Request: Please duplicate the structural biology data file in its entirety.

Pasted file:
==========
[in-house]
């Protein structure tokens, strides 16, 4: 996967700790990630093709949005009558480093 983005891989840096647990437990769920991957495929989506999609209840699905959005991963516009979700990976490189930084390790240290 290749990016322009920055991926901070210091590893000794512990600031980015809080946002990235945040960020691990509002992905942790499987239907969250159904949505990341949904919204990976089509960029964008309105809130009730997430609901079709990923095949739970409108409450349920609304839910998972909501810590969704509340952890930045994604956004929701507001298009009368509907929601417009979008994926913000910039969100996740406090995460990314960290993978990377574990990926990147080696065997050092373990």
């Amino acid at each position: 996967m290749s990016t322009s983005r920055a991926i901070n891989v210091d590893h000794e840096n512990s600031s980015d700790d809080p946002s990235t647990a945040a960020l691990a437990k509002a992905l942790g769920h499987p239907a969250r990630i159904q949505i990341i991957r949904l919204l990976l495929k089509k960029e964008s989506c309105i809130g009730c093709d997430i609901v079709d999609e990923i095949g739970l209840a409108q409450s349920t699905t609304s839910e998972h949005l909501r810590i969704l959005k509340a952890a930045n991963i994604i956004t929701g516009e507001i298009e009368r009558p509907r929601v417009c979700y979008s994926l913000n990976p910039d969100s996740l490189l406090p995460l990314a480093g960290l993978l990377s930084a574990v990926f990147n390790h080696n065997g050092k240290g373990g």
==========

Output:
[in-house]
């Protein structure tokens, strides 16, 4: 996967700790990630093709949005009558480093 983005891989840096647990437990769920991957495929989506999609209840699905959005991963516009979700990976490189930084390790240290 290749990016322009920055991926901070210091590893000794512990600031980015809080946002990235945040960020691990509002992905942790499987239907969250159904949505990341949904919204990976089509960029964008309105809130009730997430609901079709990923095949739970409108409450349920609304839910998972909501810590969704509340952890930045994604956004929701507001298009009368509907929601417009979008994926913000910039969100996740406090995460990314960290993978990377574990990926990147080696065997050092373990």
């Amino acid at each position: 996967m290749s990016t322009s983005r920055a991926i901070n891989v210091d590893h000794e840096n512990s600031s980015d700790d809080p946002s990235t647990a945040a960020l691990a437990k509002a992905l942790g769920h499987p239907a969250r990630i159904q949505i990341i991957r949904l919204l990976l495929k089509k960029e964008s989506c309105i809130g009730c093709d997430i609901v079709d999609e990923i095949g739970l209840a409108q409450s349920t699905t609304s839910e998972h949005l909501r810590i969704l959005k509340a952890a930045n991963i994604i956004t929701g516009e507001i298009e009368r009558p509907r929601v417009c979700y979008s994926l913000n990976p910039d969100s996740l490189l406090p995460l990314a480093g960290l993978l990377s930084a574990v990926f990147n390790h080696n065997g050092k240290g373990g």